2015 Super Bowl Coaches: Handicapping the Men in Charge
by Trevor Whenham - 1/22/2015
The head coaches in the Super Bowl are usually a pretty big storyline heading up to the game. That is especially the case this year. There aren't two coaches in the NFL who are any higher-profile than these two. There also couldn't be two that are any more different. Both guys obviously know how to win a lot more than they lose, but while Pete Carroll is generally flamboyant and likeable, Bill Belichick is the human equivalent of the emperor in Star Wars. Carroll loves to listen to music and have a good time. Belichick, it seems, hates everything. Carroll is eloquent. Belichick communicates in grunts and frowns. Carroll is generally well liked by the public and the media. More respect than like the emperor.
So, we know these guys are as different as can be. But does it matter? Do the coaches give one team an edge over the other? Do we need to spend any real time handicapping and dissecting these coaches, or can we just assume that both teams are in good hands? To get an insight, let's break the matchup down from a few different angles:
Career: Belichick has a defensive background and has worked exclusively in the NFL. He started in 1975 with the Baltimore Colts, became a coordinator for the first time in 1985 with the Giants, and had his first unremarkable stint as a head coach in Cleveland from 1991-95. After four more years as an assistant he took the job in New England in 2000 - the same year as Tom Brady - and hasn't looked back. Overall, he is 211-109 in the regular season and a more impressive 175-65 with the Patriots. He is 21-9 in the playoffs.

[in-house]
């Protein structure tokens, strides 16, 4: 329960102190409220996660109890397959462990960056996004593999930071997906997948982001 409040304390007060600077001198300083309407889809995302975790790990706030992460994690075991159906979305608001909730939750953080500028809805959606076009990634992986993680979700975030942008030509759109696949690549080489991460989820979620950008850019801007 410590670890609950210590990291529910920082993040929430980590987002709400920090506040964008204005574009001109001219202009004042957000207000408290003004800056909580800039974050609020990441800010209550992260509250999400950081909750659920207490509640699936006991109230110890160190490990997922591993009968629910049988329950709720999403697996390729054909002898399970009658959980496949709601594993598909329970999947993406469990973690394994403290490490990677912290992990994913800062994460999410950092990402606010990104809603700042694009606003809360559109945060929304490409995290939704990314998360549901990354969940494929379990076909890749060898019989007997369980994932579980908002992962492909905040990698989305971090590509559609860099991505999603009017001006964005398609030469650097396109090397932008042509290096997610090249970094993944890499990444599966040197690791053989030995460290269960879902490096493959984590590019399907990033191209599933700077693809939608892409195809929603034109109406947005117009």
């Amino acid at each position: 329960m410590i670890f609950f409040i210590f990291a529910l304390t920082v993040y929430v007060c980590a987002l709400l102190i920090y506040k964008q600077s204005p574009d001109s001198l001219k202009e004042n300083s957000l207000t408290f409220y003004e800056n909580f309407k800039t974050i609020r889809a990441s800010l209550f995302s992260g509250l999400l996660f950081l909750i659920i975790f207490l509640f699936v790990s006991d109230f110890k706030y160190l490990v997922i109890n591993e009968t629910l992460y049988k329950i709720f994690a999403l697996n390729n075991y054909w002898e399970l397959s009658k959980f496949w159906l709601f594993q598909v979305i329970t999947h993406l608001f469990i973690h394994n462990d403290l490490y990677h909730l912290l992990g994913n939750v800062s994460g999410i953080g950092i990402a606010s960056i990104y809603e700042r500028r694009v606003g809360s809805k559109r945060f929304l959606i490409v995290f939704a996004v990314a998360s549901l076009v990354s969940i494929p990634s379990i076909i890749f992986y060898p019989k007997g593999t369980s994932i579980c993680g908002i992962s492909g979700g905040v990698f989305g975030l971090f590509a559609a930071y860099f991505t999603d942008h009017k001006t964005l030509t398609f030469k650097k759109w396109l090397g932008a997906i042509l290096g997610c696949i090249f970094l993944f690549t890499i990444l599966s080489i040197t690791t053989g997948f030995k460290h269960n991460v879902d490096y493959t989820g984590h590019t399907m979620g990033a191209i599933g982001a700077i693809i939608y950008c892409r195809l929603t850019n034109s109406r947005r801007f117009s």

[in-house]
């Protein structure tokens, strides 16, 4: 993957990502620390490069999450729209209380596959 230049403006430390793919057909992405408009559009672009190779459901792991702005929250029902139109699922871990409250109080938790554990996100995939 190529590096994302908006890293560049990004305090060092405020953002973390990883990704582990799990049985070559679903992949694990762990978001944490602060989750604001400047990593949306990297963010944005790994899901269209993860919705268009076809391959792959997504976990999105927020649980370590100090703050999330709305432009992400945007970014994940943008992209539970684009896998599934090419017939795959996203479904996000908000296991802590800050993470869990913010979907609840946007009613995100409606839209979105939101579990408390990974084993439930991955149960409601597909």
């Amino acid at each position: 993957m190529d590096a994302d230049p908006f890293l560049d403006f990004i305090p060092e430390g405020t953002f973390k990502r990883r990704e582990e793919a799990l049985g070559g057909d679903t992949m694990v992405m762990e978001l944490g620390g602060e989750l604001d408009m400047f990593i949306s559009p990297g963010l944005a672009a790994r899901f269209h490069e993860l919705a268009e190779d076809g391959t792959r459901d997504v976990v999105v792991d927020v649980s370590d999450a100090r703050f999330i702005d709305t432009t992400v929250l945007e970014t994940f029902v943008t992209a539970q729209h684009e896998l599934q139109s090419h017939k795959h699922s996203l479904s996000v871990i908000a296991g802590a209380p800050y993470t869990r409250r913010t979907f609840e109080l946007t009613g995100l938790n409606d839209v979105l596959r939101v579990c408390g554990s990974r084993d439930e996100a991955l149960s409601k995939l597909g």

Carroll, who is actually seven months older, though you would never guess it, has had a more varied career. He started as a graduate assistant at Pacific, which is where he had played as a safety for two years prior, in 1973. He worked his way up the ladder in college, finally serving as a defensive coordinator at N.C. State from 1980-82. He returned to Pacific for a year as offensive coordinator before heading to the NFL. By 1990 he was defensive coordinator for the Jets, and he took over as head coach in 2004. That just lasted a year. He rebounded as DC in San Francisco before three years in New England. The fact that Belichick replaced Carroll there is about all that links these guys together. After a year away from coaching in 2000 he took over at USC, and the rest is history - there until 2009, and the Seahawks starting in 2010. Carroll is 83-61 coaching in the NFL and 50-30 with the Seahawks. He is 8-4 in the playoffs. At USC he was an impressive 95-19, though 12 of those wins were later taken away thanks to the Reggie Bush situation.
Both guys, then, have found huge success in their current roles, but it took a long time for both to find it. Neither became geniuses until 25 or so years after they started in the profession.
Super Bowl experience: Belichick has an almost embarrassing amount of Super Bowl experience. He is about to coach his sixth Super Bowl with the Patriots - and he has won three of the five. Before that he won Super Bowls with the Giants in 1987 and 991 as the defensive coordinator of the Giants. It was that second win that got him the Cleveland job.
Carroll has far less Super Bowl experience - last year's win was his only appearance. It's worth noting, though, that he did win two national titles at USC.
Familiarity with each other: For guys who have been in the game as long as they have, they haven't really played each other very much when they were both head coaches. With their current teams they have met just once - the Seahawks won 24-23 at home in October of 2012. Their only other meeting as head coach came in 1994 when Belichick's Browns beat up on Carroll's Jets 27-7 at home. Both guys will have plenty of knowledge of each other, but little of it is first-hand. Revenge isn't likely to be a factor, either.
Public affection: Obviously we have a major win for Carroll here. That would have been the case anyway, but with Belichick being painted as the evil mind behind deflate-gate the public sentiment is even more tilted.
Assistants: Without going too far into this because both have staffs that work well for them, it's worth noting that Belichick's staff has not particularly been in serious demand this year in the coaching carousel, while Carroll's defensive coordinator, Dan Quinn, has been the star of the search period and has likely agreed to be the head coach in Atlanta as soon as his season ends. For what it's worth, Seattle certainly has more distractions - and in the most key of positions for them - on this front.
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